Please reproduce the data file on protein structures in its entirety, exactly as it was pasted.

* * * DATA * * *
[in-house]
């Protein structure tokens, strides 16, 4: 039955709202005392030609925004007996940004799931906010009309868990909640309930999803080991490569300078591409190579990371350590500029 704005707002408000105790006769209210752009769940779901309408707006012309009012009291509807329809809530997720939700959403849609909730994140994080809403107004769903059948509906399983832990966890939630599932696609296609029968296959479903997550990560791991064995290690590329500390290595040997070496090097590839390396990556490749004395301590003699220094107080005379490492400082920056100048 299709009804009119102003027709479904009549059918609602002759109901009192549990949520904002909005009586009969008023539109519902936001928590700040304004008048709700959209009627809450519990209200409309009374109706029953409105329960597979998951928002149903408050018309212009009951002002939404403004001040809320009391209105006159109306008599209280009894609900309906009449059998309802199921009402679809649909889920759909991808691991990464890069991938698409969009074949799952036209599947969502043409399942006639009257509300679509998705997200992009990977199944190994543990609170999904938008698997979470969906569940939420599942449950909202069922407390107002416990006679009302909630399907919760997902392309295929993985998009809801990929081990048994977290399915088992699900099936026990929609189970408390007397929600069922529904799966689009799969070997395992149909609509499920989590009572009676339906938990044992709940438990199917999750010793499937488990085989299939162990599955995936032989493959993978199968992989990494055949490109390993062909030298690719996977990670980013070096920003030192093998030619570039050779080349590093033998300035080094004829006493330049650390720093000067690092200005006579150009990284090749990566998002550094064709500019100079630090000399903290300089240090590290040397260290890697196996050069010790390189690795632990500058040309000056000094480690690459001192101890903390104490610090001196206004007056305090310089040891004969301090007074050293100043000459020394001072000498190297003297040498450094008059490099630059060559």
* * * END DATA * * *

[in-house]
């Protein structure tokens, strides 16, 4: 039955709202005392030609925004007996940004799931906010009309868990909640309930999803080991490569300078591409190579990371350590500029 704005707002408000105790006769209210752009769940779901309408707006012309009012009291509807329809809530997720939700959403849609909730994140994080809403107004769903059948509906399983832990966890939630599932696609296609029968296959479903997550990560791991064995290690590329500390290595040997070496090097590839390396990556490749004395301590003699220094107080005379490492400082920056100048 299709009804009119102003027709479904009549059918609602002759109901009192549990949520904002909005009586009969008023539109519902936001928590700040304004008048709700959209009627809450519990209200409309009374109706029953409105329960597979998951928002149903408050018309212009009951002002939404403004001040809320009391209105006159109306008599209280009894609900309906009449059998309802199921009402679809649909889920759909991808691991990464890069991938698409969009074949799952036209599947969502043409399942006639009257509300679509998705997200992009990977199944190994543990609170999904938008698997979470969906569940939420599942449950909202069922407390107002416990006679009302909630399907919760997902392309295929993985998009809801990929081990048994977290399915088992699900099936026990929609189970408390007397929600069922529904799966689009799969070997395992149909609509499920989590009572009676339906938990044992709940438990199917999750010793499937488990085989299939162990599955995936032989493959993978199968992989990494055949490109390993062909030298690719996977990670980013070096920003030192093998030619570039050779080349590093033998300035080094004829006493330049650390720093000067690092200005006579150009990284090749990566998002550094064709500019100079630090000399903290300089240090590290040397260290890697196996050069010790390189690795632990500058040309000056000094480690690459001192101890903390104490610090001196206004007056305090310089040891004969301090007074050293100043000459020394001072000498190297003297040498450094008059490099630059060559």